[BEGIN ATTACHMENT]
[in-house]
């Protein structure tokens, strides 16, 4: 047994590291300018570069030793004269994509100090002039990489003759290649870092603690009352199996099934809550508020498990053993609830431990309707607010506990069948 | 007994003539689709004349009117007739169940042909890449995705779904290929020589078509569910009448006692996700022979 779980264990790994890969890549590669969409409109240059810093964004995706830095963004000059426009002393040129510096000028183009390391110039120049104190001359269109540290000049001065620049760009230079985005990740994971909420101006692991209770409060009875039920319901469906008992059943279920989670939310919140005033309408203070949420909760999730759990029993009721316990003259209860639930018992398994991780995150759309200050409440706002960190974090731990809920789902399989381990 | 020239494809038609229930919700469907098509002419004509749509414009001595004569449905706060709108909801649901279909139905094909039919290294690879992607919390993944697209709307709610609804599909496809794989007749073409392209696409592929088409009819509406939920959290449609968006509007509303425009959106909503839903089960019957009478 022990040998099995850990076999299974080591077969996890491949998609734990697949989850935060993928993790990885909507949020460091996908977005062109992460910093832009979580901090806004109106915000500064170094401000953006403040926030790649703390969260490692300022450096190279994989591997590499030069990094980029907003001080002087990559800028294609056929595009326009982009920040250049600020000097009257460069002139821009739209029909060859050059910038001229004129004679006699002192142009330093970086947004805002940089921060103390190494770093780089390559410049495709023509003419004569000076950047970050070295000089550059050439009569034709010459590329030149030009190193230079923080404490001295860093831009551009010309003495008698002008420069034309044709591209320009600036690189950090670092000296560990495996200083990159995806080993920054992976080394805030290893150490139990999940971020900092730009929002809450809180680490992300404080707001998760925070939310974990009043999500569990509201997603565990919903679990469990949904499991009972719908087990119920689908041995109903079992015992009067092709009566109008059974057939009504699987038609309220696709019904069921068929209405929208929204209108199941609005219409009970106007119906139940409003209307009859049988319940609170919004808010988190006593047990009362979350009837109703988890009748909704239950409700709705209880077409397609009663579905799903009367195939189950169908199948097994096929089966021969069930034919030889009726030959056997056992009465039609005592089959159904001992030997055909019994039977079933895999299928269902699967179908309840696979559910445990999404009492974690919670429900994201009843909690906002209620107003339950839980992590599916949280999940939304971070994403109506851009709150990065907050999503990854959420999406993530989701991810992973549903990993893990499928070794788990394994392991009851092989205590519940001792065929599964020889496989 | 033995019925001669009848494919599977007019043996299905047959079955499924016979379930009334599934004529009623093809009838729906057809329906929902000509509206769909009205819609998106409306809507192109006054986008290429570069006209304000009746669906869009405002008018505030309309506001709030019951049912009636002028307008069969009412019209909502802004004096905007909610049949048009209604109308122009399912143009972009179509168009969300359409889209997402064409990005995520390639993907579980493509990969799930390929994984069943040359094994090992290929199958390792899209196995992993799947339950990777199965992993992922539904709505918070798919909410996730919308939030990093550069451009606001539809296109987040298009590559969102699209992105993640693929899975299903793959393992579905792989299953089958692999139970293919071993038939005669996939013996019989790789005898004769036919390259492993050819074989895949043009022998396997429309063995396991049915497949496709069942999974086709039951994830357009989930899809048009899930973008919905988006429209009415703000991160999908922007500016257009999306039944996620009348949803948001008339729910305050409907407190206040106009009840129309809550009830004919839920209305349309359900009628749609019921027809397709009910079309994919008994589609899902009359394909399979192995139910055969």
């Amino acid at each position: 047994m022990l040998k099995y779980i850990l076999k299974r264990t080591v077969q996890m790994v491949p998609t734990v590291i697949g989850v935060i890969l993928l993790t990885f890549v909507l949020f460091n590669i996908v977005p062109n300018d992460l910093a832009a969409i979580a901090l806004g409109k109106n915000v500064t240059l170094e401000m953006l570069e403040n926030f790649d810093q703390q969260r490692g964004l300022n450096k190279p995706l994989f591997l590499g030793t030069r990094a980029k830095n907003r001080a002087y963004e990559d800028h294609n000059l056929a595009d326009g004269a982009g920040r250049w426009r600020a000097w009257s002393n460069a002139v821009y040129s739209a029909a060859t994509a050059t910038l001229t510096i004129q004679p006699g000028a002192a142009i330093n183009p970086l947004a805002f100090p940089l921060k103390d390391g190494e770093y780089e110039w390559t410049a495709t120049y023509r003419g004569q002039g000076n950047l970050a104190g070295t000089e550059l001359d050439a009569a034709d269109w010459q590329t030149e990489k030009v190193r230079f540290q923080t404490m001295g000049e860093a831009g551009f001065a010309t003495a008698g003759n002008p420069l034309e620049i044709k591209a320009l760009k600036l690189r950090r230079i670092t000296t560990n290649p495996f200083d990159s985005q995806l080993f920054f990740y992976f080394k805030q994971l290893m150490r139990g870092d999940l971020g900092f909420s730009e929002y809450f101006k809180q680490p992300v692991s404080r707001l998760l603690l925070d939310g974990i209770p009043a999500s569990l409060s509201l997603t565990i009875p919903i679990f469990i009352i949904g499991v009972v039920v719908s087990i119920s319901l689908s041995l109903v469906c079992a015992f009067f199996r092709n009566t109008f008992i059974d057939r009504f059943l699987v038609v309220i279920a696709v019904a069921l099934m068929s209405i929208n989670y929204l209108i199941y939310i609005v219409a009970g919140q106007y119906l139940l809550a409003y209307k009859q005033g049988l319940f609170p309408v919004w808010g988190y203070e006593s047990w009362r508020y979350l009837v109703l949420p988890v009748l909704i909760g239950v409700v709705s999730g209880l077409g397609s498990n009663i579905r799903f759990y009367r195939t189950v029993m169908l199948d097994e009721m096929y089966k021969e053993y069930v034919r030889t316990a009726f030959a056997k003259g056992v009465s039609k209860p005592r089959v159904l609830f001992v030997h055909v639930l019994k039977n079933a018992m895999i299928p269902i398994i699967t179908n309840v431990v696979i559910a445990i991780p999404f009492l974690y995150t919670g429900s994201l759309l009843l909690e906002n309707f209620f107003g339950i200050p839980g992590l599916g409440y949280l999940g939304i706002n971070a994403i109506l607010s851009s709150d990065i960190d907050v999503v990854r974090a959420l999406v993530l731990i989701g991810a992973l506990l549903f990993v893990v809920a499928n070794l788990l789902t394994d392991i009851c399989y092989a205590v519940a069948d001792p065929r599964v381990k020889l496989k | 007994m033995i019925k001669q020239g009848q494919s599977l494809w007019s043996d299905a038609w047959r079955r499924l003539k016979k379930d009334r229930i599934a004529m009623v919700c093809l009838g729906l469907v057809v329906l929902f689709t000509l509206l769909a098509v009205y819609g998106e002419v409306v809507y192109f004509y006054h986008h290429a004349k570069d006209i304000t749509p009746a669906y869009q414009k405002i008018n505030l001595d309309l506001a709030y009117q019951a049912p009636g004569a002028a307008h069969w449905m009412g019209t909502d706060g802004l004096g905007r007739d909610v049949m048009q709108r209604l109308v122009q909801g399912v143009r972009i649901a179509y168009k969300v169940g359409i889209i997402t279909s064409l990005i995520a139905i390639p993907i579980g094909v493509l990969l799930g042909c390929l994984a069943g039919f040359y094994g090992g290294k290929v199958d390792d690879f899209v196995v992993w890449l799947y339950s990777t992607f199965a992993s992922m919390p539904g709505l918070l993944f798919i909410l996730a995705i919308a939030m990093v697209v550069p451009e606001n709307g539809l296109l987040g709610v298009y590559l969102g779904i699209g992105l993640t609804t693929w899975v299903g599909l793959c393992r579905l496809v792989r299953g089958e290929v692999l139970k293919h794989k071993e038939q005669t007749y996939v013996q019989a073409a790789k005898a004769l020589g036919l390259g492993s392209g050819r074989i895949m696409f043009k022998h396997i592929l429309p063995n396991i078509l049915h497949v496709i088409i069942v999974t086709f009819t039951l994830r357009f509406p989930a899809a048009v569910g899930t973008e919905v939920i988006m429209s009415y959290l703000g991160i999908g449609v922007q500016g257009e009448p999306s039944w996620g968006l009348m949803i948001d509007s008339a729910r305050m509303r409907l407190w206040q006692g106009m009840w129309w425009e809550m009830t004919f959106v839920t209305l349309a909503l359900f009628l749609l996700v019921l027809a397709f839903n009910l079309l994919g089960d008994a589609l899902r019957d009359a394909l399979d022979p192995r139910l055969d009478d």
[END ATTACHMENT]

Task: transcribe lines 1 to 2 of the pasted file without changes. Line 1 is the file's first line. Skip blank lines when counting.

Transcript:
[in-house]
């Protein structure tokens, strides 16, 4: 047994590291300018570069030793004269994509100090002039990489003759290649870092603690009352199996099934809550508020498990053993609830431990309707607010506990069948 | 007994003539689709004349009117007739169940042909890449995705779904290929020589078509569910009448006692996700022979 779980264990790994890969890549590669969409409109240059810093964004995706830095963004000059426009002393040129510096000028183009390391110039120049104190001359269109540290000049001065620049760009230079985005990740994971909420101006692991209770409060009875039920319901469906008992059943279920989670939310919140005033309408203070949420909760999730759990029993009721316990003259209860639930018992398994991780995150759309200050409440706002960190974090731990809920789902399989381990 | 020239494809038609229930919700469907098509002419004509749509414009001595004569449905706060709108909801649901279909139905094909039919290294690879992607919390993944697209709307709610609804599909496809794989007749073409392209696409592929088409009819509406939920959290449609968006509007509303425009959106909503839903089960019957009478 022990040998099995850990076999299974080591077969996890491949998609734990697949989850935060993928993790990885909507949020460091996908977005062109992460910093832009979580901090806004109106915000500064170094401000953006403040926030790649703390969260490692300022450096190279994989591997590499030069990094980029907003001080002087990559800028294609056929595009326009982009920040250049600020000097009257460069002139821009739209029909060859050059910038001229004129004679006699002192142009330093970086947004805002940089921060103390190494770093780089390559410049495709023509003419004569000076950047970050070295000089550059050439009569034709010459590329030149030009190193230079923080404490001295860093831009551009010309003495008698002008420069034309044709591209320009600036690189950090670092000296560990495996200083990159995806080993920054992976080394805030290893150490139990999940971020900092730009929002809450809180680490992300404080707001998760925070939310974990009043999500569990509201997603565990919903679990469990949904499991009972719908087990119920689908041995109903079992015992009067092709009566109008059974057939009504699987038609309220696709019904069921068929209405929208929204209108199941609005219409009970106007119906139940409003209307009859049988319940609170919004808010988190006593047990009362979350009837109703988890009748909704239950409700709705209880077409397609009663579905799903009367195939189950169908199948097994096929089966021969069930034919030889009726030959056997056992009465039609005592089959159904001992030997055909019994039977079933895999299928269902699967179908309840696979559910445990999404009492974690919670429900994201009843909690906002209620107003339950839980992590599916949280999940939304971070994403109506851009709150990065907050999503990854959420999406993530989701991810992973549903990993893990499928070794788990394994392991009851092989205590519940001792065929599964020889496989 | 033995019925001669009848494919599977007019043996299905047959079955499924016979379930009334599934004529009623093809009838729906057809329906929902000509509206769909009205819609998106409306809507192109006054986008290429570069006209304000009746669906869009405002008018505030309309506001709030019951049912009636002028307008069969009412019209909502802004004096905007909610049949048009209604109308122009399912143009972009179509168009969300359409889209997402064409990005995520390639993907579980493509990969799930390929994984069943040359094994090992290929199958390792899209196995992993799947339950990777199965992993992922539904709505918070798919909410996730919308939030990093550069451009606001539809296109987040298009590559969102699209992105993640693929899975299903793959393992579905792989299953089958692999139970293919071993038939005669996939013996019989790789005898004769036919390259492993050819074989895949043009022998396997429309063995396991049915497949496709069942999974086709039951994830357009989930899809048009899930973008919905988006429209009415703000991160999908922007500016257009999306039944996620009348949803948001008339729910305050409907407190206040106009009840129309809550009830004919839920209305349309359900009628749609019921027809397709009910079309994919008994589609899902009359394909399979192995139910055969």